originalList.append(getSelectedFilteredMapsHtml(this, criteria, filterType));

This is a generic function that is used by all dropdown selectors. In this function we utilize jQuery selectors for the existing content within the tbody element. We then modify the selector to contain only the elements within the tr and td tags. We then call the remove method on the content contained within the elements. A new selector is instantiated with the content contained in the hidden field that is structured as JSON data. We utilize the jQuery for each method together with the jQuery-JSON plugin’s evalJSON method. Each data element in the hidden field is passed into another function that will append the filtered content back into the selector that we previously cleared. Lets now have a look and the getSelectedFilteredMapsHtml function.

    function getSelectedFilteredmapsHtml(mapData, criteria, filterType) {   
        if (filterHasData(mapData, criteria, filterType)) {   

return "<tr id=" + "maplocations-maplist-row-" + mapData.mapId + "" + " stateId=" + mapData.StateId

                + " countyId=" + mapData.CountyId + " zipId=" + mapData.ZipCodeId + ">"   
                + "<td id='storeName'>" + mapData.StoreName + "</td>"   
                + "<td id='sales'>" + mapData.Sales + "</td>"   
                + "<td id='numEmployees'>" + mapData.NumberOfEmployees + "</td>"   
                + "<td id='includemaps'>"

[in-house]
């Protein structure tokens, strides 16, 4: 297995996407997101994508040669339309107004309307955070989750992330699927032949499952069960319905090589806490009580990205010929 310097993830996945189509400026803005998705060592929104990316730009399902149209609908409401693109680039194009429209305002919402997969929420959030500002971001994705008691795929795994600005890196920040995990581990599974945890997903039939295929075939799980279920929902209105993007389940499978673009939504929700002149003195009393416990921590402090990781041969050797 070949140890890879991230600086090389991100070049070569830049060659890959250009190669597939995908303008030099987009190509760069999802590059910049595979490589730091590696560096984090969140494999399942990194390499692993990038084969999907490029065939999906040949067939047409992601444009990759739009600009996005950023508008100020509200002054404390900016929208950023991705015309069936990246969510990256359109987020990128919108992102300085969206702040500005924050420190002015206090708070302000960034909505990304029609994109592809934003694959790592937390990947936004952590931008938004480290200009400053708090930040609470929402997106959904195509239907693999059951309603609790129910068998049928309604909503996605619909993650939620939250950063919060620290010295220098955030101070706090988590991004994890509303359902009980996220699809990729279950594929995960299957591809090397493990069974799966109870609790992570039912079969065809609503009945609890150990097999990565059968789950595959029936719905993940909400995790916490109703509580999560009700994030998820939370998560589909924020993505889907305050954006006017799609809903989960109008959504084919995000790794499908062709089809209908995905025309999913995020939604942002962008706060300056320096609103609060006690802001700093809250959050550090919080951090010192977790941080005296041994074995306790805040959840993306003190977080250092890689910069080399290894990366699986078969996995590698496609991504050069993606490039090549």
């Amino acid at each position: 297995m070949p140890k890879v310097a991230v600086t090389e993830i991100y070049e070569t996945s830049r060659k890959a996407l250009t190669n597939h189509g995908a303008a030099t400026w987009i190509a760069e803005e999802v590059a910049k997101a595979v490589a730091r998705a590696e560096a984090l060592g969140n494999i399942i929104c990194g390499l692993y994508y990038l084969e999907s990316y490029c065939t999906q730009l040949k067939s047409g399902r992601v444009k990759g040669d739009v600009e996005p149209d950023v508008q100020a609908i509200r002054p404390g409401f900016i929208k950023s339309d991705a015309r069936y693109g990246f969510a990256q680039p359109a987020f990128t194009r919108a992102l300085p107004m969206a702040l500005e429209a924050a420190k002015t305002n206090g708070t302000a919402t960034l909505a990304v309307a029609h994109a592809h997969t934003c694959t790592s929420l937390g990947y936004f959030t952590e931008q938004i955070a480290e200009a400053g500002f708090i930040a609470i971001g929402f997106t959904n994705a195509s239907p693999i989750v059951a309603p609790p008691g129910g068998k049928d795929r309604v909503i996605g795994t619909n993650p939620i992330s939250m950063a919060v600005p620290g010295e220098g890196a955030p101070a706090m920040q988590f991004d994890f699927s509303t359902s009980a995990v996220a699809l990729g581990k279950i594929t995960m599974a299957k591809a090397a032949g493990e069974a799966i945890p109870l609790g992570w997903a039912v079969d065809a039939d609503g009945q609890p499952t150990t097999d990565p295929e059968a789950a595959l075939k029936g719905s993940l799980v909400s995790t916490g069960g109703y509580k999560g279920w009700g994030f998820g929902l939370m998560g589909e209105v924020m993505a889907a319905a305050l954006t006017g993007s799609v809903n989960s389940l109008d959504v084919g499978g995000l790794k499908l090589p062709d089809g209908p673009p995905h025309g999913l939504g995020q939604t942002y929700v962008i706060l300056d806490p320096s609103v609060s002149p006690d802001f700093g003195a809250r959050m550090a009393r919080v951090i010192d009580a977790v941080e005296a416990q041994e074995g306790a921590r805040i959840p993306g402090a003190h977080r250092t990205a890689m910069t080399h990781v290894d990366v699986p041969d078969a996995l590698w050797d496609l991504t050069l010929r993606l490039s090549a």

+ "<span class='form-item'" + ">"  
                + "<input id=" + "save-maplocations-" + mapData.mapId + " type=button" +  " value='Include Location'" + "></input>"  
                + "</span>"  
                + "</td></tr>"; 



Clearly there will not be any row returned if the filter contains no data. The filterHasData function compares the stateId within the JSON data to the value of the selectors changed stateId. If they are equal then we return and append content back to the div we cleared earlier. The filterHasData function is quite simple and shown below.

            function filterHasData(mapData, criteria, filterType) {
                switch (filterType) {
                    case "state":
                        return (mapData.StateId == criteria);
                    case "county":
                        return (mapData.CountyId == criteria);
                    case "zip":
                        return (mapData.ZipCodeId == criteria);
                        return null;

What has become quite evident to me from having dabbled in a couple of MVC frameworks is the importance of knowing how to use JavaScript correctly. Adding a few extensions to it really assists you in developing smarter and more powerful UI experiences. For added assistance I would recommend the following books:

  1. Manning – jQuery in Action, Bear Bibeault & Yehuda Katz
  2. O’Reilly – JavaScript: The Good Parts, Douglas Crockford

I hope to post a detailed solution with all code in the near future. I appreciate any comments or alternatives the approach I have taken.